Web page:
Increasingly as the century progressed, entertainers and sports stars earned increasing amounts of money from endorsing products, often with little connection to their professional expertise.  Babe Ruth did so in the 1920s and early 1930s; and after retiring, Joe DiMaggio became identified in the minds of millions not only for his past baseball heroics (and having briefly been married to film actress Marilyn Monroe), but also as a spokesman for Mr. Coffee.

In the 1980s and 1990s basketball star Michael Jordan became the leading celebrity advertiser of all time.  He not only advertised Wilson sporting goods, Gatorade, and Nike athletic shoes, products an athlete might have some insights about, but he also endorsed a wide variety of other products including those of McDonald’s, Coke, Wheaties cereal, MCI  telecommunications, Ball Park Franks, Hanes underwear, Chevrolet vehicles, Rayovac batteries, Oakley sunglasses, and Bijan, which featured a Michael Jordan cologne.  His relationship with Nike went far beyond simple endorsements and included his own Jordan brand of Nike shoes and apparel, for women as well as men.  A business newsletter in mid-1998 estimated that Jordan would earn about $42 million from his sponsors for a year’s efforts.  In its June 22, 1998 issue Fortune magazine estimated that during his career Jordan had been responsible for generating at least $10 billion as a result of his economic impact on everything from increased basketball ticket sales to the promotion of various goods and services.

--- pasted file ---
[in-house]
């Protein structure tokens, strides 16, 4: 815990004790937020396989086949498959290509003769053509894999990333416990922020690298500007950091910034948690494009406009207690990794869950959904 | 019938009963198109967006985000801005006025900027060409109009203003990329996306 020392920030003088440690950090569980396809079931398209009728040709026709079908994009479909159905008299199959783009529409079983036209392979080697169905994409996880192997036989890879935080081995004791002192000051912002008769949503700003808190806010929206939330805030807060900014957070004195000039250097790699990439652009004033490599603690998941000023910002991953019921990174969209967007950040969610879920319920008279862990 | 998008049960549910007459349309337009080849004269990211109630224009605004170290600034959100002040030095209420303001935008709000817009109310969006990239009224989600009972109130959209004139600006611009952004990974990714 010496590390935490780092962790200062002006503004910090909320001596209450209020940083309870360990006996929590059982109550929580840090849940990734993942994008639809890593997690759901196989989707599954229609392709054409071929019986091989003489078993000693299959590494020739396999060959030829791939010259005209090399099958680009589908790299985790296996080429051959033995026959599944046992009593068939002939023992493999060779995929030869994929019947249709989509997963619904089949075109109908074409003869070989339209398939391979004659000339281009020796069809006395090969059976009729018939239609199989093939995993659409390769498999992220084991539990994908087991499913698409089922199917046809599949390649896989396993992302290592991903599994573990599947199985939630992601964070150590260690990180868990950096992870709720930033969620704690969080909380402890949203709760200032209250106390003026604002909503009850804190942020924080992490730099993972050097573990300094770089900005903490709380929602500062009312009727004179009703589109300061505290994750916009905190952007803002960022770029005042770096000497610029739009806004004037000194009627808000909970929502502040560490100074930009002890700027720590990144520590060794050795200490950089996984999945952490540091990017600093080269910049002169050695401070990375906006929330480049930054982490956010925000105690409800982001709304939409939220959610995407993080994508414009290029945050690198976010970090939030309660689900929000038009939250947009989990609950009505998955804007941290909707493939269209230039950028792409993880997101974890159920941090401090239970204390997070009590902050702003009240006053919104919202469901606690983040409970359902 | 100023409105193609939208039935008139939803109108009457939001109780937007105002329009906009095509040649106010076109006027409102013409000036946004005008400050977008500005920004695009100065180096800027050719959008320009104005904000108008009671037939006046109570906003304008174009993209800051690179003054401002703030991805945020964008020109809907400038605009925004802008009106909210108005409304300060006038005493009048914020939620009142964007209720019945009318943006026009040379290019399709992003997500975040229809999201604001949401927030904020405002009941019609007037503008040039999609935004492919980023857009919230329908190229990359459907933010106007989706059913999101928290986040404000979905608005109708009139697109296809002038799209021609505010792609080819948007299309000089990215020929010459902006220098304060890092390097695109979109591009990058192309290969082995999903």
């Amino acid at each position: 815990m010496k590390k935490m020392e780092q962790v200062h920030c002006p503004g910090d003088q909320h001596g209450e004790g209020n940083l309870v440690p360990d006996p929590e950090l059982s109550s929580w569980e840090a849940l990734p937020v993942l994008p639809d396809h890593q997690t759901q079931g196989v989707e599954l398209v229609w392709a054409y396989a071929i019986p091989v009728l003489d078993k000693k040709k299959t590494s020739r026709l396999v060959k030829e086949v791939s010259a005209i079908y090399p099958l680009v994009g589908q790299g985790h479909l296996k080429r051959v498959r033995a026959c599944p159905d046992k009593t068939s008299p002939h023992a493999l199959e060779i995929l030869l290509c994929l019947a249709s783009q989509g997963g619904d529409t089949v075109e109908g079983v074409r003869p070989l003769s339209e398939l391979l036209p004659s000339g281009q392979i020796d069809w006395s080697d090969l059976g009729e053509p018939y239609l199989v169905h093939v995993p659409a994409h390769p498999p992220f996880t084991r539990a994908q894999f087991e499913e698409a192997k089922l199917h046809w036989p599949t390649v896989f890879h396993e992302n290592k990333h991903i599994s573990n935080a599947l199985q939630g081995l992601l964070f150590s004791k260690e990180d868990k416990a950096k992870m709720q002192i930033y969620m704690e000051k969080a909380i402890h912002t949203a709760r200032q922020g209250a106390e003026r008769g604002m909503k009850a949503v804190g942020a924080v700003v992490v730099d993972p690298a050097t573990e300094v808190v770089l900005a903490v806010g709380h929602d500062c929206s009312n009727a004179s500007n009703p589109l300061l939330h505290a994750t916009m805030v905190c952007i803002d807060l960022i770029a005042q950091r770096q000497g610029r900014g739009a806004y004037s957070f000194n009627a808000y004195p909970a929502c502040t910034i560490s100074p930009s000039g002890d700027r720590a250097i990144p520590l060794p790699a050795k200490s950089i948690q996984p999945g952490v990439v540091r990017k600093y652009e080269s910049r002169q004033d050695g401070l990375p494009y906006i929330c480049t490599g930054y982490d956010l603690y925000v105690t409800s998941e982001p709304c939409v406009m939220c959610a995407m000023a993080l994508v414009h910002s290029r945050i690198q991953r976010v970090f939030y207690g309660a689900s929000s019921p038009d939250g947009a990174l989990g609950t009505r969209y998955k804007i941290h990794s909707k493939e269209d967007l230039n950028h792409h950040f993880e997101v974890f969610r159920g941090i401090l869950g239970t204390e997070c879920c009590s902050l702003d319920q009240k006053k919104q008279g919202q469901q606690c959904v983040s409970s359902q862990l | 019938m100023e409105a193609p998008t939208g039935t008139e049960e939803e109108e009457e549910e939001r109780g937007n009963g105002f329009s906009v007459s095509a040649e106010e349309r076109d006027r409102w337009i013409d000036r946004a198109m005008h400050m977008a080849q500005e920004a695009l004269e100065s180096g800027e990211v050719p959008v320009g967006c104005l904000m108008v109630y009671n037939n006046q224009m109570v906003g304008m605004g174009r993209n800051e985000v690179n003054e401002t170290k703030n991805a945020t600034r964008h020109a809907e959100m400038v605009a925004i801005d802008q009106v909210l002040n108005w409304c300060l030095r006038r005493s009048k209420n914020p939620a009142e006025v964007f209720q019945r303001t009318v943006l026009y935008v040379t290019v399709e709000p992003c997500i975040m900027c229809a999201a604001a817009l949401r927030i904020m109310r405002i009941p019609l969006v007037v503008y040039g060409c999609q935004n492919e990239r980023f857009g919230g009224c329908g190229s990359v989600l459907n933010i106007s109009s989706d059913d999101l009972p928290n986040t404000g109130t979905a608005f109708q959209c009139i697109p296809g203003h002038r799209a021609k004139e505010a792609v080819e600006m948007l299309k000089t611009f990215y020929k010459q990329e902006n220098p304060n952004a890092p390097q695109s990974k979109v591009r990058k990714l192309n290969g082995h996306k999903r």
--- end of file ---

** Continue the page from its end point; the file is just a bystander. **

Sports Illustrated’s 2011 “compilation of the 50 top-earning American athletes by yearly salary, winnings, endorsements and appearance fees,” indicated that the top three earners were golfers Tiger Woods ($62,294,116) and Phil Mickelson ($61,185,933), and basketball star LeBron James ($44,500,000).  In all three cases, their endorsements earned them far more than their sports salaries and winnings.  In the case of Woods $60 million of his earnings came from endorsements.

By contrast, most contemporary film people, including directors and stars, earned most of their money from their film work or tie-ins to it.  According to Vanity Fair in 2010 directorsJames Cameron and Steven Spielberg earned $257 million and $80 million, respectively.  Cameron’s tie-in earnings included toy licensing fees for the film Avatar, and in Spielberg’s case, Universal-theme-park royalties and consulting fees.  The top film star earner was Johnny Depp, who made about $100 million, primarily from three films, Alice in WonderlandPirates of the Caribbean: On Stranger Tides, and The Tourist (“one of the year’s bigger flops,” in the words of Vanity Fair).